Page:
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In self-defense cases, do eyewitnesses make the difference?

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Illustration: Chris Morris

All eyes were on George Zimmerman last month as a jury of six of his peers found him not guilty of second degree murder. Zimmerman’s self-defense claim swayed them.

Here in Nevada, Ray Pineda was charged with second-degree murder, and he claimed self-defense, too. Only it didn’t work out so well for him: Last week the Nevada Supreme Court rejected his appeal and his argument that he feared for his life when he stabbed Julio Jimenez to death with a pocketknife in 1999.

The court acknowledged some evidence of self-defense, just not enough of it. Yes, Pineda and Jimenez were fighting. And yes, Pineda said he was afraid he’d be killed, but witnesses to the fight said Pineda’s fear was unreasonable. Under Nevada law (NRS 200.130), “It must appear that the circumstances were sufficient to excite the fears of a reasonable person and that the party killing really acted under the influence of those fears and not in a spirit of revenge.”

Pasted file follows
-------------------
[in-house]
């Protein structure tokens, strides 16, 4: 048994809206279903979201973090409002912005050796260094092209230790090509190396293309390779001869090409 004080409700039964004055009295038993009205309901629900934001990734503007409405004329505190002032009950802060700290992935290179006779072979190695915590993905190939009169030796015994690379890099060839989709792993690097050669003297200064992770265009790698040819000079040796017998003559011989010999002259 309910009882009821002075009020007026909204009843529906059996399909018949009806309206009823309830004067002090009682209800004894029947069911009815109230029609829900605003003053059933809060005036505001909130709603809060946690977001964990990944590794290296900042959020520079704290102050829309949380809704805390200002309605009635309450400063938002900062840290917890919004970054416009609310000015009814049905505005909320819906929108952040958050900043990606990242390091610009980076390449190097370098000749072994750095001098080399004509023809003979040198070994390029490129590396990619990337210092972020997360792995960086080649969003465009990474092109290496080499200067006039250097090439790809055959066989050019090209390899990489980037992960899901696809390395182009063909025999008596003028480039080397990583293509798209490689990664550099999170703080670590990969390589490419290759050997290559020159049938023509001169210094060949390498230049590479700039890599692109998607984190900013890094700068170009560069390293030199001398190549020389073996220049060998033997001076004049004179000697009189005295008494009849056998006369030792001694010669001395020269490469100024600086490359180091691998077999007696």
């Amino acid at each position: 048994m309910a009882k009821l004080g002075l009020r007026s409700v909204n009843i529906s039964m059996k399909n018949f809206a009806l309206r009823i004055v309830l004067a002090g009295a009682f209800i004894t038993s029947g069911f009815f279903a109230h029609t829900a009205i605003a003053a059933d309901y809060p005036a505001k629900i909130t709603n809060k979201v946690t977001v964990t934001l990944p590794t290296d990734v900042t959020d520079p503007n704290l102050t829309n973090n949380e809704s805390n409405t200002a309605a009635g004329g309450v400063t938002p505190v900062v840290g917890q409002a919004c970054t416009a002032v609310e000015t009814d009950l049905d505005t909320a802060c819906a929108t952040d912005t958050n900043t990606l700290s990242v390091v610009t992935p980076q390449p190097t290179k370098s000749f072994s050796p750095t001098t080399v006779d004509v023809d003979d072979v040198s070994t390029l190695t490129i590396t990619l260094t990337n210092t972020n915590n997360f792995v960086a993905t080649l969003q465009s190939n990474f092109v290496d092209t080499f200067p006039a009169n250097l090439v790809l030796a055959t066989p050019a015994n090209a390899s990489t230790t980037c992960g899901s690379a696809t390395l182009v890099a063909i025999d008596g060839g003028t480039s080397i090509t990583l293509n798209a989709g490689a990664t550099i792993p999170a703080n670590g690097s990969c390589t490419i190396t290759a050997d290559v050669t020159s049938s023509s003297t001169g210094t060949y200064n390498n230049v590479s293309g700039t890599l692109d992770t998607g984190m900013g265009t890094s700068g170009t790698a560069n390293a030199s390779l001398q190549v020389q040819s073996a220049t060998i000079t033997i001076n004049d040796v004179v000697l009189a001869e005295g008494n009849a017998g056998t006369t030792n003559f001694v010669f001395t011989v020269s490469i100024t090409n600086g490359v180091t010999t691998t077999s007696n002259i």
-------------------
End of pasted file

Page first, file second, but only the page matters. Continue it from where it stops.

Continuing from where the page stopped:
That means it doesn’t matter whether or not Pineda really feared for his life; what matters is whether a “reasonable person” in Pineda’s situation would have felt the same. The jury and judges said no.

Maybe that’s because Pineda threw the first punch. Or because Pineda had Jimenez in a headlock, asking him whether he’d had enough. Or because Pineda was stabbing Jimenez in the stomach as he asked that question.

At the end of the day, I think the biggest difference between the Zimmerman case and the Pineda case isn’t the particularities of state law or the particulars of the fight; it’s the presence of witnesses. Who knows how the Zimmerman trial would have ended if eyewitnesses had been present.

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